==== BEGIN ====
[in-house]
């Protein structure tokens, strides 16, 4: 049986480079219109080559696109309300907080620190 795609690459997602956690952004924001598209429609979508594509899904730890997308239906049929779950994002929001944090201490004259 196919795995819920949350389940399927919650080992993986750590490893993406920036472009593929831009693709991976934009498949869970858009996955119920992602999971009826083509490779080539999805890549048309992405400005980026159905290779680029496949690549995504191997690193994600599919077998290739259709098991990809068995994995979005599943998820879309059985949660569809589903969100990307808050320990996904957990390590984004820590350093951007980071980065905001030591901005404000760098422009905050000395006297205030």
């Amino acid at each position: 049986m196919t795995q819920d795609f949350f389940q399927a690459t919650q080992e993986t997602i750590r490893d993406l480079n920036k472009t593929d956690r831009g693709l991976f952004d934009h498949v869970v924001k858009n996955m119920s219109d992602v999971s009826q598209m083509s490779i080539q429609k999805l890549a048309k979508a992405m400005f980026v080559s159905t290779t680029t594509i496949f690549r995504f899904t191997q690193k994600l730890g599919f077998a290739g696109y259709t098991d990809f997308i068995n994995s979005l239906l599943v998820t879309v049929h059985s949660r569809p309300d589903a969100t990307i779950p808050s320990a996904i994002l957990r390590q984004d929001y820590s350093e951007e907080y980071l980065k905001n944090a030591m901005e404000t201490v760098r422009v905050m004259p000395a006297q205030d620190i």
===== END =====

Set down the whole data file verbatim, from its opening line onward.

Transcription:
[in-house]
């Protein structure tokens, strides 16, 4: 049986480079219109080559696109309300907080620190 795609690459997602956690952004924001598209429609979508594509899904730890997308239906049929779950994002929001944090201490004259 196919795995819920949350389940399927919650080992993986750590490893993406920036472009593929831009693709991976934009498949869970858009996955119920992602999971009826083509490779080539999805890549048309992405400005980026159905290779680029496949690549995504191997690193994600599919077998290739259709098991990809068995994995979005599943998820879309059985949660569809589903969100990307808050320990996904957990390590984004820590350093951007980071980065905001030591901005404000760098422009905050000395006297205030």
């Amino acid at each position: 049986m196919t795995q819920d795609f949350f389940q399927a690459t919650q080992e993986t997602i750590r490893d993406l480079n920036k472009t593929d956690r831009g693709l991976f952004d934009h498949v869970v924001k858009n996955m119920s219109d992602v999971s009826q598209m083509s490779i080539q429609k999805l890549a048309k979508a992405m400005f980026v080559s159905t290779t680029t594509i496949f690549r995504f899904t191997q690193k994600l730890g599919f077998a290739g696109y259709t098991d990809f997308i068995n994995s979005l239906l599943v998820t879309v049929h059985s949660r569809p309300d589903a969100t990307i779950p808050s320990a996904i994002l957990r390590q984004d929001y820590s350093e951007e907080y980071l980065k905001n944090a030591m901005e404000t201490v760098r422009v905050m004259p000395a006297q205030d620190i």